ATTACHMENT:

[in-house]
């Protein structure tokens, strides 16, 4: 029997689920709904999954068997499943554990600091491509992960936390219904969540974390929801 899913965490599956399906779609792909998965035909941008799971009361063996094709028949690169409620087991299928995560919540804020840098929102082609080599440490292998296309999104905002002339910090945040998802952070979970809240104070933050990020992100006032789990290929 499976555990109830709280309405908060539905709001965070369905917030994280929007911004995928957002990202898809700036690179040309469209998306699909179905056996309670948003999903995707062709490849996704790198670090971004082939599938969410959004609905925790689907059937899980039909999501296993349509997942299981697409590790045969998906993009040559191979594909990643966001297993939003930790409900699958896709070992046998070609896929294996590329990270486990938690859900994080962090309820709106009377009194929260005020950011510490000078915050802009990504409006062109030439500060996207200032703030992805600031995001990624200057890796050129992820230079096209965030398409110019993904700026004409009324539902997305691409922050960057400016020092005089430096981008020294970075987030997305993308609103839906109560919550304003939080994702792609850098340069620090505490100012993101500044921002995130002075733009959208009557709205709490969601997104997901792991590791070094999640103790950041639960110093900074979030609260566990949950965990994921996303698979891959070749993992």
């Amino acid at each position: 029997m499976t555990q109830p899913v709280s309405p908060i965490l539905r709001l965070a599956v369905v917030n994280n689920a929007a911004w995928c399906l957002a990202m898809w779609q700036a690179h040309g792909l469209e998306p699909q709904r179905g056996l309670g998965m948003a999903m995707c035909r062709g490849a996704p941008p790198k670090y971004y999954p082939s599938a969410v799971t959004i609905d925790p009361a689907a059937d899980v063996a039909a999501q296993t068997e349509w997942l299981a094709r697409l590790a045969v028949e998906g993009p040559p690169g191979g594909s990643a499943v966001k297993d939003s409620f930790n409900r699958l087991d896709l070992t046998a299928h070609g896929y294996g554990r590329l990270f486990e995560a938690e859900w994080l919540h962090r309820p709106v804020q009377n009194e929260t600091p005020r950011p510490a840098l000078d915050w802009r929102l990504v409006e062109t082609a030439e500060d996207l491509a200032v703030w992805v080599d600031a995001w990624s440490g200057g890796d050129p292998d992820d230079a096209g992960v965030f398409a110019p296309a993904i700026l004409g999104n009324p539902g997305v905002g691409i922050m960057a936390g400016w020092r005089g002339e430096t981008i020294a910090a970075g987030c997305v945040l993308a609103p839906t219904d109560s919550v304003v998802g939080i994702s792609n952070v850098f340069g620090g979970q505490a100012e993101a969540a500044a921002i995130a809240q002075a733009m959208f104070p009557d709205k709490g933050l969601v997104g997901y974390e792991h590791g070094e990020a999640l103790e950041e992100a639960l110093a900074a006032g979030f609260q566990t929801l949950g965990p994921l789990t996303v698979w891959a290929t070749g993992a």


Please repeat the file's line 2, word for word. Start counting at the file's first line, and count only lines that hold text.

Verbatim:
């Protein structure tokens, strides 16, 4: 029997689920709904999954068997499943554990600091491509992960936390219904969540974390929801 899913965490599956399906779609792909998965035909941008799971009361063996094709028949690169409620087991299928995560919540804020840098929102082609080599440490292998296309999104905002002339910090945040998802952070979970809240104070933050990020992100006032789990290929 499976555990109830709280309405908060539905709001965070369905917030994280929007911004995928957002990202898809700036690179040309469209998306699909179905056996309670948003999903995707062709490849996704790198670090971004082939599938969410959004609905925790689907059937899980039909999501296993349509997942299981697409590790045969998906993009040559191979594909990643966001297993939003930790409900699958896709070992046998070609896929294996590329990270486990938690859900994080962090309820709106009377009194929260005020950011510490000078915050802009990504409006062109030439500060996207200032703030992805600031995001990624200057890796050129992820230079096209965030398409110019993904700026004409009324539902997305691409922050960057400016020092005089430096981008020294970075987030997305993308609103839906109560919550304003939080994702792609850098340069620090505490100012993101500044921002995130002075733009959208009557709205709490969601997104997901792991590791070094999640103790950041639960110093900074979030609260566990949950965990994921996303698979891959070749993992």